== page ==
New Bern celebrates the Fourth of July with unmatched zeal — and for good reason.
Editor’s Note: This story appeared in 2010 as one in a series called “The Year of the North Carolina Vacation.” To view the additional destinations featured in that series, click here. You can also find an Our State exclusive Travel Guide for this destination by scrolling down.
Two years ago, some 231 short years after the signing of the Declaration of Independence, a British couple decided to take in the New Bern Fourth of July celebration. Feeling equally uneasy and amused, they watched as actors carried a King George III effigy past them and a rowdy crowd started to hit it, yell at it, abuse it, hate it.
They approached Kay Williams, the director of Tryon Palace Historic Sites & Gardens, which plays host to the annual event.
“The lady turned to me and asked if she should be alarmed,” Williams says. “I assured her we’re delighted to have visitors from England, but the revolution is alive and well in New Bern.”
In reality, it’s all fake. But actors and New Bern locals take their Fourth of July celebration seriously. It is, after all, one of the oldest Independence Day celebrations in the country, dating back to 1778, according to researchers. Enthusiasm should reach a hilt this year, when New Bern celebrates its 300th anniversary. The event will last three days instead of the usual one. Throughout Tryon Palace’s seven major buildings and 14 acres of gardens, visitors can enjoy concerts, crafts, theatrical performances, and demonstrations. It’s all free, and active participation — and yelling — is encouraged.
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In on the act
In 1775, North Carolina Royal Governor Josiah Martin could sense change was on the way south. From the comfort of his grand mansion, Tryon Palace, he had read and heard about the uprisings in the North. The Boston Tea Party two years before served as the impetus for a number of protests and attacks on the colonial assets of King George III. Before long, Martin realized that revolution was at his doorstep.
Determined to hold onto his post, Martin instigated a plot to arm the slaves against the revolutionaries, who discovered the scheme and retaliated. Colonists raided nearby Fort Johnston, forcing Martin to flee Tryon Palace so hastily that he left behind all his belongings. From the deck of a British sloop-of-war named Cruiser, Martin watched the colonists destroy the fort.
The passion and charged atmosphere carries on today. Fourth of July in New Bern usually goes something like this: A dead ringer for William Hooper, one of the state’s three signers of the Declaration, arrives at Tryon Palace by horse-drawn carriage, accompanied by an 18th-century fife and drum corps. He shushes the crowd and delivers a rousing rendition of the Declaration of Independence. But soon the audience steals the show.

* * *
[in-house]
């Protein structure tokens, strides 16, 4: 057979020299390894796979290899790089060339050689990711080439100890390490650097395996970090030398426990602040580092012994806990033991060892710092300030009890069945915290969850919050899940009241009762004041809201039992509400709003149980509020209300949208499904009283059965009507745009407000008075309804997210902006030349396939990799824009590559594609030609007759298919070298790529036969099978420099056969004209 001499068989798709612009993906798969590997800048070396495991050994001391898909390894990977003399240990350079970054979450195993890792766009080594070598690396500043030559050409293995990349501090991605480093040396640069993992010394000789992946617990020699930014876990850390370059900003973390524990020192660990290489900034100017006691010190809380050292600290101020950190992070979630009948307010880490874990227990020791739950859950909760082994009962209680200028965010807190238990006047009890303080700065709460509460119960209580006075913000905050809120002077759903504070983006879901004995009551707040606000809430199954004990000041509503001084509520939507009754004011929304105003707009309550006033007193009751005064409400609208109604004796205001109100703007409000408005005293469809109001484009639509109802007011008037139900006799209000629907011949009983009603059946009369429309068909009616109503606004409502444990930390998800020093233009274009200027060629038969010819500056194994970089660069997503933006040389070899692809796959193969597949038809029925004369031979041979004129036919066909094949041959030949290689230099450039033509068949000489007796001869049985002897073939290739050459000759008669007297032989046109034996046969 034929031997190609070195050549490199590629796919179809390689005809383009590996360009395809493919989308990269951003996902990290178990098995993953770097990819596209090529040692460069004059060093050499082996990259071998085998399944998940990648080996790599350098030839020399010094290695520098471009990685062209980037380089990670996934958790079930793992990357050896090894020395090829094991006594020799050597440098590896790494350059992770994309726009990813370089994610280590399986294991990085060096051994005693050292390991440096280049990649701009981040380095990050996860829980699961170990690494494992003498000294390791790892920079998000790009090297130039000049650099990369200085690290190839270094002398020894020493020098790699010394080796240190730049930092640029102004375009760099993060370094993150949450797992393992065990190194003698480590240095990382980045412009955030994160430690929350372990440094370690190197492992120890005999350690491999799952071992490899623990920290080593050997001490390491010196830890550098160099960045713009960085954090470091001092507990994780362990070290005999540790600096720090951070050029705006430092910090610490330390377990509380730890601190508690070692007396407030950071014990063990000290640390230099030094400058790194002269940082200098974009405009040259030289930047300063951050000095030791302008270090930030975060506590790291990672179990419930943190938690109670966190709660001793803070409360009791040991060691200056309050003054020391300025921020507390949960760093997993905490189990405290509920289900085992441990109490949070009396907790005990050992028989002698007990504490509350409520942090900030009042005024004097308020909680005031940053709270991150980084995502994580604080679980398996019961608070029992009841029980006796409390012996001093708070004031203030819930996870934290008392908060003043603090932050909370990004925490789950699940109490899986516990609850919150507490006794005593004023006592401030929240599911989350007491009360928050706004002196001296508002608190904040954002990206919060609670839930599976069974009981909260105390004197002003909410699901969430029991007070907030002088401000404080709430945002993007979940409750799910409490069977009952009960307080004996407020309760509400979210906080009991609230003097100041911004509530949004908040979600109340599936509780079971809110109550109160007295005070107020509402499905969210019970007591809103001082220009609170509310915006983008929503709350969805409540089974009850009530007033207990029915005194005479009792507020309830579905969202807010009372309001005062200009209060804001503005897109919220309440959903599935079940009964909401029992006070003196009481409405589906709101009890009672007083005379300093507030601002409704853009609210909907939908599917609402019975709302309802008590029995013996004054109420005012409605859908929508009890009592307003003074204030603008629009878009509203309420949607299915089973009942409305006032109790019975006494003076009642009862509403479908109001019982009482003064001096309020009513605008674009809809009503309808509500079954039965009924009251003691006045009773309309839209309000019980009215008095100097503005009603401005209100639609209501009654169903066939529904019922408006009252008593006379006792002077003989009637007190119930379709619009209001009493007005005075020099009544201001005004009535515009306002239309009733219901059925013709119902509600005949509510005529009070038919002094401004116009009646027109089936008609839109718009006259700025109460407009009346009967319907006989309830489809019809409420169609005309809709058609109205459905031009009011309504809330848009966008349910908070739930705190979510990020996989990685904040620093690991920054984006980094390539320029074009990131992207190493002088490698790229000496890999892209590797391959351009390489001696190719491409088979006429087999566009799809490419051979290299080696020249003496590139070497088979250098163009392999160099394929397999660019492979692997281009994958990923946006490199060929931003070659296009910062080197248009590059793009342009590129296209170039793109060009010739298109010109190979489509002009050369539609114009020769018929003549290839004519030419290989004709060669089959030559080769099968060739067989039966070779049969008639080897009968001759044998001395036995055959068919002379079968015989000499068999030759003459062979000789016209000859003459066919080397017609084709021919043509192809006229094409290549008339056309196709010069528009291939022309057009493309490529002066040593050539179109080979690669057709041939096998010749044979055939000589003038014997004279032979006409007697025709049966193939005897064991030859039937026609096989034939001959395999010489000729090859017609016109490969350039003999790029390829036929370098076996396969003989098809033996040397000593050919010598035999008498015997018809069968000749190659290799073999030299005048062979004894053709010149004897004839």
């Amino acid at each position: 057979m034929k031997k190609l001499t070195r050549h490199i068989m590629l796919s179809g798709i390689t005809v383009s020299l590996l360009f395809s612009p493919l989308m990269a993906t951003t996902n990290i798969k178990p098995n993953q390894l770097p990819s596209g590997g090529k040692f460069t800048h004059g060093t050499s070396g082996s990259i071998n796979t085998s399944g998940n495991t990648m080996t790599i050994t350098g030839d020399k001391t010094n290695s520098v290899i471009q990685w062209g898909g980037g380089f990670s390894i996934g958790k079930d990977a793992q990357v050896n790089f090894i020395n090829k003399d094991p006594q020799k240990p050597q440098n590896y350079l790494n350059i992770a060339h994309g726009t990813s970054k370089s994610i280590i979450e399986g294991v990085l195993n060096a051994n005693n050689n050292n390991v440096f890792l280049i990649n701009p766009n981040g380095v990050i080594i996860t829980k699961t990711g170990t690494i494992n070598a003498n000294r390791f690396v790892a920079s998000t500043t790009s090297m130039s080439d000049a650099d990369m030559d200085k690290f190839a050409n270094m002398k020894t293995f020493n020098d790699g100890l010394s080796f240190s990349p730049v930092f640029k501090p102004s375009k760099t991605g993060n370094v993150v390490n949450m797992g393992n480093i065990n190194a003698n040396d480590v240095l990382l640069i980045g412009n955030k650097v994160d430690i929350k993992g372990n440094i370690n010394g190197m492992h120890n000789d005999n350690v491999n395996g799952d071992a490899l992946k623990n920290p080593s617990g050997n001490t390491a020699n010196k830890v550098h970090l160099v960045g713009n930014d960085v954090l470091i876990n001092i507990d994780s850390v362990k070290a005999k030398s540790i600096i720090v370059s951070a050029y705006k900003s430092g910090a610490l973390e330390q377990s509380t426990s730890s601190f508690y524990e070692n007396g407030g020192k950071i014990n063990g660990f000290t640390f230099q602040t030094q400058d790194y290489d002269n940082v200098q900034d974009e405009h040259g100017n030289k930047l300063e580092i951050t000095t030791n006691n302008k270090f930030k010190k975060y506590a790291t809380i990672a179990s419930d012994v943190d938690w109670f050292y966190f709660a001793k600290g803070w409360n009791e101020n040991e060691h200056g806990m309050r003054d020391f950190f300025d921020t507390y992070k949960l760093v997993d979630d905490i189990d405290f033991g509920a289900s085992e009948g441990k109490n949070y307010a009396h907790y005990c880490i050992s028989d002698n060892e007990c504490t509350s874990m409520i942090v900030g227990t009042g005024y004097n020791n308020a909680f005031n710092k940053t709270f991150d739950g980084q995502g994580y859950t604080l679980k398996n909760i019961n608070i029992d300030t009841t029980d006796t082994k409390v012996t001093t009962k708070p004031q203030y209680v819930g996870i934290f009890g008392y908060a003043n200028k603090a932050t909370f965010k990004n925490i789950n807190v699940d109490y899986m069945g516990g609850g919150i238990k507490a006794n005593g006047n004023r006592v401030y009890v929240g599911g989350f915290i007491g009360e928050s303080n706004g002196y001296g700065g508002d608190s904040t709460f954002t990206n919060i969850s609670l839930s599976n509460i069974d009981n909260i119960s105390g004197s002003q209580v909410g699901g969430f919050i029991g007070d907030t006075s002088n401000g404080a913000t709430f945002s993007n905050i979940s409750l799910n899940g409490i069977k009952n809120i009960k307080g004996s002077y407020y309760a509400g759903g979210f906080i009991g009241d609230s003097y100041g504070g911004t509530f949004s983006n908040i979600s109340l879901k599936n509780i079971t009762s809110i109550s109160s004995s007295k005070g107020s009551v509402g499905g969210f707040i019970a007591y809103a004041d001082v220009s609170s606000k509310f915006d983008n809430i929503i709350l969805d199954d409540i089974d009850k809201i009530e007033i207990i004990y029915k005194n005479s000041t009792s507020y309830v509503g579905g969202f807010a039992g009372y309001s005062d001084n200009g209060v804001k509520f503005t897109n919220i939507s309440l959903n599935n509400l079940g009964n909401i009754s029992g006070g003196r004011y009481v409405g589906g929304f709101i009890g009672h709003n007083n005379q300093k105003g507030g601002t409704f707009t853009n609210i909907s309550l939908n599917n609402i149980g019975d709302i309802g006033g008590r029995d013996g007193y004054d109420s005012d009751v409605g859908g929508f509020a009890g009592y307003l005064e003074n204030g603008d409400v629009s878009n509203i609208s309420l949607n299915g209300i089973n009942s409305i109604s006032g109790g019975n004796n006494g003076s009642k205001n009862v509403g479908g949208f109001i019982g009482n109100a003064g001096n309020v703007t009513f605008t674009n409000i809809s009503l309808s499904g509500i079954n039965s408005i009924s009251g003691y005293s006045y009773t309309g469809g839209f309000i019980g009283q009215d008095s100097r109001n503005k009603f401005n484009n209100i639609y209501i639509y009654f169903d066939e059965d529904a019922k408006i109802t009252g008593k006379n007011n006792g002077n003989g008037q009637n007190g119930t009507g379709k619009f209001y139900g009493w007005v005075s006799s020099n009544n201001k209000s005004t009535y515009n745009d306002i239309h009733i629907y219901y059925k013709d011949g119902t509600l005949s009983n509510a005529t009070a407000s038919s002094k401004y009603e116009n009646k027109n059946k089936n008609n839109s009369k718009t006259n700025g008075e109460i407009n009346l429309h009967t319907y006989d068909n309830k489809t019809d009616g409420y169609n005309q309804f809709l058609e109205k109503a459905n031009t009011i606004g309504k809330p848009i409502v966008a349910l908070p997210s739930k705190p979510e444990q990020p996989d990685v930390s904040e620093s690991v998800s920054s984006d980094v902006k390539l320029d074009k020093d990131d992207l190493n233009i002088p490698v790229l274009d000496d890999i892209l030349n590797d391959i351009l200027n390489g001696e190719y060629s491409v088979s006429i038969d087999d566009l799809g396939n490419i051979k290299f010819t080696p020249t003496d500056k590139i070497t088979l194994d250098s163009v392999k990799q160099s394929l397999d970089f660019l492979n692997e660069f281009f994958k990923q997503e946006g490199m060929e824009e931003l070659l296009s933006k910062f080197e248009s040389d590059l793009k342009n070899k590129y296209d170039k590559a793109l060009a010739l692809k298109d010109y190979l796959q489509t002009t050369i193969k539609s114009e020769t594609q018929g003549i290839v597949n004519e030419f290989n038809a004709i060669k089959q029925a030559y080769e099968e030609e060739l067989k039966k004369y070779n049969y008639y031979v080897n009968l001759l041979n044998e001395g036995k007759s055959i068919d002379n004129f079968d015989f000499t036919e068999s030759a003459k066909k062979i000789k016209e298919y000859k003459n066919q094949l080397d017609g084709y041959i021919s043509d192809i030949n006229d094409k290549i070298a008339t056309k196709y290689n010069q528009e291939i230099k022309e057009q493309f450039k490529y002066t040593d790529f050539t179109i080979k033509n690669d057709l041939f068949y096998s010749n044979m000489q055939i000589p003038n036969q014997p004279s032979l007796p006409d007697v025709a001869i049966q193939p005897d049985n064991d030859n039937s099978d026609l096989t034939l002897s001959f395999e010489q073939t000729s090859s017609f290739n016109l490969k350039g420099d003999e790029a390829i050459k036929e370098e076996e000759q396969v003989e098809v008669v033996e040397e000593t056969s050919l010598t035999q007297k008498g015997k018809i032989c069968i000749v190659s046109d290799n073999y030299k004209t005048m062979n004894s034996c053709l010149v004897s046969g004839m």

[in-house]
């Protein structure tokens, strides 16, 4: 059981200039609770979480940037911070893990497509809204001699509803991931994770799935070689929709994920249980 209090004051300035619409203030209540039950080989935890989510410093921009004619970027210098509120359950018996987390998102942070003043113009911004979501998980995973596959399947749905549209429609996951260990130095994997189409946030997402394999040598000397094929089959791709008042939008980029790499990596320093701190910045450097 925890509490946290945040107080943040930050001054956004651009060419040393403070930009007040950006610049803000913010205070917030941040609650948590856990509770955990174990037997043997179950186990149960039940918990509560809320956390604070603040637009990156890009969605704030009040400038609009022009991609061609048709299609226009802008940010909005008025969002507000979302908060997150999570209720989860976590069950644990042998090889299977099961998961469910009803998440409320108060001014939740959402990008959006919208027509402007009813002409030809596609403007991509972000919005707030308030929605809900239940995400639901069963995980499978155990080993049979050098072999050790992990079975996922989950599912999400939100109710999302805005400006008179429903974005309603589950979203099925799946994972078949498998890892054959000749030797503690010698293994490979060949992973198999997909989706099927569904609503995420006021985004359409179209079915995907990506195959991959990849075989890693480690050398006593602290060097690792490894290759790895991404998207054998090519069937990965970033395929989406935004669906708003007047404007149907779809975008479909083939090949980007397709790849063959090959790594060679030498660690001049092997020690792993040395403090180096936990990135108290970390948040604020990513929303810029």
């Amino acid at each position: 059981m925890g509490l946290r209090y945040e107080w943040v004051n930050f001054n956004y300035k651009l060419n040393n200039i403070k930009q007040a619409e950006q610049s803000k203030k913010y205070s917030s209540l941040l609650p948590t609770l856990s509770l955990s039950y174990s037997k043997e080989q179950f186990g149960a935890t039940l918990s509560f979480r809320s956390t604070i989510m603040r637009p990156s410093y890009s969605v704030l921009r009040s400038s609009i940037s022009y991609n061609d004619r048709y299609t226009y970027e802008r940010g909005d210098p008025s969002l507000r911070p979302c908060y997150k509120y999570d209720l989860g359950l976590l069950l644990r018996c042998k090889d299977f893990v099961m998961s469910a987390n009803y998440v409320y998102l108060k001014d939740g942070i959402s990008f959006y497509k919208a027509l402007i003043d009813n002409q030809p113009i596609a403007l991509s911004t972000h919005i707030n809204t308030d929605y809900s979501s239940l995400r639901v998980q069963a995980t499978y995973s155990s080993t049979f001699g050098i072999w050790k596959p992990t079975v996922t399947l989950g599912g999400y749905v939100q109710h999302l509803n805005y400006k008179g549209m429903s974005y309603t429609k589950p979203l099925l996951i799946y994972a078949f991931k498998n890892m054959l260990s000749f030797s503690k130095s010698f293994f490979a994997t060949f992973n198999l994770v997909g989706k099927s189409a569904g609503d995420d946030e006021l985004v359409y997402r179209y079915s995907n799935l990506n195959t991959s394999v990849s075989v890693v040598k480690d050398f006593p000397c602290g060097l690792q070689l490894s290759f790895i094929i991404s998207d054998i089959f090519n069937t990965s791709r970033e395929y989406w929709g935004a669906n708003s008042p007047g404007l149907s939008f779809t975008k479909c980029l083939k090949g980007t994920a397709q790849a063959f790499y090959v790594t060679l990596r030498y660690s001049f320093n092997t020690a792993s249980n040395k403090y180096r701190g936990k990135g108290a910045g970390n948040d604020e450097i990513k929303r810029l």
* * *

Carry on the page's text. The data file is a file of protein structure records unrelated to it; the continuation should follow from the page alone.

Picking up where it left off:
“You’d think a reading of the Declaration may be dull, but the crowd really participates.” Williams says. “They actively boo when they hear about how the king has done wrong, and they cheer during the parts about our rights.”
Fourth of July celebrations in New Bern have always been raucous affairs. The town claims to have held the first Fourth of July celebration inthe state.
“We have an eyewitness account saying that a great number of guns were fired from two different wharves on the river,” says Katie Brightman, curator of interpretation at Tryon Palace. The two wharf owners competed with one another over who was most patriotic.
Today, the wharves and the dueling cannons are no more, and the events are more family-friendly. This year, people will have more time to explore. One draw is the visitor center, which houses a letter written by George Washington to Richard Dobbs Spaight, the Federalist governor of North Carolina from 1792 to 1795.
In the first paragraph, Washington thanks Spaight for sending him peas and talks about how he will plant them. Then he stresses the importance of North Carolina ratifying the Constitution.
There’s also a theater program on Friday that looks at New Bern in the period just before the Revolution. Actors play members of the First Provincial Congress, which met in 1774. They debate whether to take action to support the movement toward independence. Should they send food to the starving citizens of Boston? Should they have an embargo against England? Audience members cast their votes.
Children can drill with wooden muskets and watch firing demonstrations with real muskets. They can also sign their own parchment copies of the Declaration and take it home as a souvenir.
Just be sure to be there on Saturday, when the Declaration is read. And be ready to yell and scream, because everyone else in the crowd will get so involved that it will seem as if Martin is still sitting hopelessly in his sloop on the Cape Fear River.
Fourth of July Celebration
Tryon Palace Historic Sites and Gardens
610 Pollock Street, New Bern, N.C. 28560
Chris Gigley is a freelance writer in Greensboro.